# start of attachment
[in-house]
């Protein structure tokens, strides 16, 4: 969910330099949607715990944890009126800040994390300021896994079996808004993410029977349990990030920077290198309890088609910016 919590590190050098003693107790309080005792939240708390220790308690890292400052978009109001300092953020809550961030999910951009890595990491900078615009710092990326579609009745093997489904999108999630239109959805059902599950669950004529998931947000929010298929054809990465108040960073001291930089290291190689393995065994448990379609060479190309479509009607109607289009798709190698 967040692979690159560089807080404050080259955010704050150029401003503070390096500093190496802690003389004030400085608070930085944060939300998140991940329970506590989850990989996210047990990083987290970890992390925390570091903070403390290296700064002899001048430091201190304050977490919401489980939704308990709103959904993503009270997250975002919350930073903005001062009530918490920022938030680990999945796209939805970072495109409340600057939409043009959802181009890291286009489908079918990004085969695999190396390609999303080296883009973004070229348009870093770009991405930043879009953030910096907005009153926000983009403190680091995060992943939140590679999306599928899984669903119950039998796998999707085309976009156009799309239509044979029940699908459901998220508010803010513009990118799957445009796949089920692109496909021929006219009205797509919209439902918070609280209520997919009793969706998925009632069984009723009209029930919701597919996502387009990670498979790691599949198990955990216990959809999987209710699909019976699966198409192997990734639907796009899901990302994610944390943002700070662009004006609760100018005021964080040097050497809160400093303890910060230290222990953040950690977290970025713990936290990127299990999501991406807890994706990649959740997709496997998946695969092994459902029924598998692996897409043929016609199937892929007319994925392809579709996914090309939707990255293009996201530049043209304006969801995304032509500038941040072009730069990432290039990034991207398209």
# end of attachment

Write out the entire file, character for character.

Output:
[in-house]
């Protein structure tokens, strides 16, 4: 969910330099949607715990944890009126800040994390300021896994079996808004993410029977349990990030920077290198309890088609910016 919590590190050098003693107790309080005792939240708390220790308690890292400052978009109001300092953020809550961030999910951009890595990491900078615009710092990326579609009745093997489904999108999630239109959805059902599950669950004529998931947000929010298929054809990465108040960073001291930089290291190689393995065994448990379609060479190309479509009607109607289009798709190698 967040692979690159560089807080404050080259955010704050150029401003503070390096500093190496802690003389004030400085608070930085944060939300998140991940329970506590989850990989996210047990990083987290970890992390925390570091903070403390290296700064002899001048430091201190304050977490919401489980939704308990709103959904993503009270997250975002919350930073903005001062009530918490920022938030680990999945796209939805970072495109409340600057939409043009959802181009890291286009489908079918990004085969695999190396390609999303080296883009973004070229348009870093770009991405930043879009953030910096907005009153926000983009403190680091995060992943939140590679999306599928899984669903119950039998796998999707085309976009156009799309239509044979029940699908459901998220508010803010513009990118799957445009796949089920692109496909021929006219009205797509919209439902918070609280209520997919009793969706998925009632069984009723009209029930919701597919996502387009990670498979790691599949198990955990216990959809999987209710699909019976699966198409192997990734639907796009899901990302994610944390943002700070662009004006609760100018005021964080040097050497809160400093303890910060230290222990953040950690977290970025713990936290990127299990999501991406807890994706990649959740997709496997998946695969092994459902029924598998692996897409043929016609199937892929007319994925392809579709996914090309939707990255293009996201530049043209304006969801995304032509500038941040072009730069990432290039990034991207398209």